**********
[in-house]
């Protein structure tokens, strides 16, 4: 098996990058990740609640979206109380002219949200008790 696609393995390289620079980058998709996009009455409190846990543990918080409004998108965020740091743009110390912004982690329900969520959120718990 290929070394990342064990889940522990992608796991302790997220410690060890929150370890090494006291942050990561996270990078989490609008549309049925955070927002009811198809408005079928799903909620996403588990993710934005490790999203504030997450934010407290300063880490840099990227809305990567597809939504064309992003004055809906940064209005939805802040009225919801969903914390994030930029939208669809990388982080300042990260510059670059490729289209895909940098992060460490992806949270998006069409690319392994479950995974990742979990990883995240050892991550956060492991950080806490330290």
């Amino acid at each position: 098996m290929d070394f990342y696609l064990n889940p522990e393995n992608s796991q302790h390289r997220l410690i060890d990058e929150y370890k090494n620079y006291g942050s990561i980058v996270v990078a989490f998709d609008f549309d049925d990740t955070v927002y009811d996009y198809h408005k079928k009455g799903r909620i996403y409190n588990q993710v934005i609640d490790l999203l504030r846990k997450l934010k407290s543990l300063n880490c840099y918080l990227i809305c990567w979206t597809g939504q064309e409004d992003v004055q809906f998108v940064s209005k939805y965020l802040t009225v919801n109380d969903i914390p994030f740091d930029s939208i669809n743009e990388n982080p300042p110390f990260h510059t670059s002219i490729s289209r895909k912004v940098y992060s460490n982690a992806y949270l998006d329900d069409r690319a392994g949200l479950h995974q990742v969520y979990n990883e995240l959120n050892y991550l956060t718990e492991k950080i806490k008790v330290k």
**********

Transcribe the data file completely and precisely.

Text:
[in-house]
């Protein structure tokens, strides 16, 4: 098996990058990740609640979206109380002219949200008790 696609393995390289620079980058998709996009009455409190846990543990918080409004998108965020740091743009110390912004982690329900969520959120718990 290929070394990342064990889940522990992608796991302790997220410690060890929150370890090494006291942050990561996270990078989490609008549309049925955070927002009811198809408005079928799903909620996403588990993710934005490790999203504030997450934010407290300063880490840099990227809305990567597809939504064309992003004055809906940064209005939805802040009225919801969903914390994030930029939208669809990388982080300042990260510059670059490729289209895909940098992060460490992806949270998006069409690319392994479950995974990742979990990883995240050892991550956060492991950080806490330290």
């Amino acid at each position: 098996m290929d070394f990342y696609l064990n889940p522990e393995n992608s796991q302790h390289r997220l410690i060890d990058e929150y370890k090494n620079y006291g942050s990561i980058v996270v990078a989490f998709d609008f549309d049925d990740t955070v927002y009811d996009y198809h408005k079928k009455g799903r909620i996403y409190n588990q993710v934005i609640d490790l999203l504030r846990k997450l934010k407290s543990l300063n880490c840099y918080l990227i809305c990567w979206t597809g939504q064309e409004d992003v004055q809906f998108v940064s209005k939805y965020l802040t009225v919801n109380d969903i914390p994030f740091d930029s939208i669809n743009e990388n982080p300042p110390f990260h510059t670059s002219i490729s289209r895909k912004v940098y992060s460490n982690a992806y949270l998006d329900d069409r690319a392994g949200l479950h995974q990742v969520y979990n990883e995240l959120n050892y991550l956060t718990e492991k950080i806490k008790v330290k």